Melbourne’s night life gets a chance to reset
Lockdown, Coronavirus – we are so over it! This was arguably the worst human disaster we’ve seen this century but the one thing people complained about more than anything was boredom. A lot of people felt that they were coming unhinged. It’s not healthy to stay indoors for so long. To do the same things day in day out and have no human connections. No wonder mental health is said to be the next pandemic.
It was particularly hard for musicians. Creative minds need an outlet, of there isn’t one, it could be weighing heavily on the mind. It’s fine that we had zoom concerts and all but the whole performing without an audience thing felt strange for most people. For a while it felt like we were collectively witnessing a kind of soul death something.
The hardest hit industry during this pandemic was undoubtedly the live music industry. Concerts and festivals had to be cancelled and then the clubs and the pubs followed but worse still, those weekly barbeque and beer sessions with the guys vanished too. There would have been no point in forcing the issue since the things that bring most blokes together i.e. sport like sport got cancelled too.
It took Melbourne 7 months to reopen its night time entertainment venues. There was one sticking point: only 50 people could be in one place at the same time and they were required to keep a distance of four square-metres between each other. This is tricky. Restrictions or no restrictions, people came out in numbers. Clubs had to work out a system of how they could accommodate all the people who came, some clubs work with a booking system whilst others had to let 50 people at a time. People would have to take turns, like they normally would have to in a restaurant. Night clubs had to adapt and change their layouts and the way they work.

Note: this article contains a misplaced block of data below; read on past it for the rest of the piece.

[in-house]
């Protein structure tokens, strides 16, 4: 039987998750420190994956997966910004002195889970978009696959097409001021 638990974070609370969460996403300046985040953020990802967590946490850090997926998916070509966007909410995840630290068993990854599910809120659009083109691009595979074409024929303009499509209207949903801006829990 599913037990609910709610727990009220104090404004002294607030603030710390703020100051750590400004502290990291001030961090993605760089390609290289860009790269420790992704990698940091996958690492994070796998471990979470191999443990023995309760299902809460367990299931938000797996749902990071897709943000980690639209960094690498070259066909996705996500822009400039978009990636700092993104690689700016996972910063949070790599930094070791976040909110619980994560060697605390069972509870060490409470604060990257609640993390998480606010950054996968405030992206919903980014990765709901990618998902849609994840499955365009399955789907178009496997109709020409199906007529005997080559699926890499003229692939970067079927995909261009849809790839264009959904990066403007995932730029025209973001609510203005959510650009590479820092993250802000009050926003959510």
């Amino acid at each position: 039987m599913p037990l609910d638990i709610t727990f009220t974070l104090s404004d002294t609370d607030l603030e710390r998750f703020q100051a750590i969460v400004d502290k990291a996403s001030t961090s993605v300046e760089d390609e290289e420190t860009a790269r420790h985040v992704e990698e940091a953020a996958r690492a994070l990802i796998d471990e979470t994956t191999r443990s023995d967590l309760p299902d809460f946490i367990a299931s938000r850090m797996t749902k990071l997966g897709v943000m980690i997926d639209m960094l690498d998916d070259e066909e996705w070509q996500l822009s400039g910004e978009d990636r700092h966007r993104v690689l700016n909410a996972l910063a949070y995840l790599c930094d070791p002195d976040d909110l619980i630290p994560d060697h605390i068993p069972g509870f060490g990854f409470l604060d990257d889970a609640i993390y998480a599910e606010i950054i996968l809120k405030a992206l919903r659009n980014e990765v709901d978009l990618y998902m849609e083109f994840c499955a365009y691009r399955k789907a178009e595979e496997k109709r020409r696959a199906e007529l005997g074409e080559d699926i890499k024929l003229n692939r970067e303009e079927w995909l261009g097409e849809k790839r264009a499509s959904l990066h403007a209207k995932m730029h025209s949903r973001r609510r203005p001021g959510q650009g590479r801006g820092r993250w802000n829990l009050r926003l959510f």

One of Melbourne’s most popular dance club is Revolver. It is still the same club with the same vibe, a little subdued, but it is still drawing its usual crowd. The opening hours have changed because of the restrictions. The Thai restaurant inside the club has also begun operations. The upstairs dancefloor is open Fridays and Saturdays. It started with no bookings being necessary which meant a lot of people rocked up only to find that the club had reached capacity.
Clubs like Revolver, that bordered on the scummy had to clean up their acts and become a little cleaner than they have ever been. A night out is less raucous, less noisy but it is still worth something. It feels like we have been given a new lease on life. Unfortunately, there are no guarantees. You could still go out and miss out on dancing. It sucks, but if you’ve been following the politics around Australia’s night life that saw Sydney being pushed to shut it’s venues down earlier under lockout laws, you may be forgiven for thinking there was a conspiracy to how this pandemic was handled. How the powers that be finally got to exercise lockouts under Corona lockdown rules.
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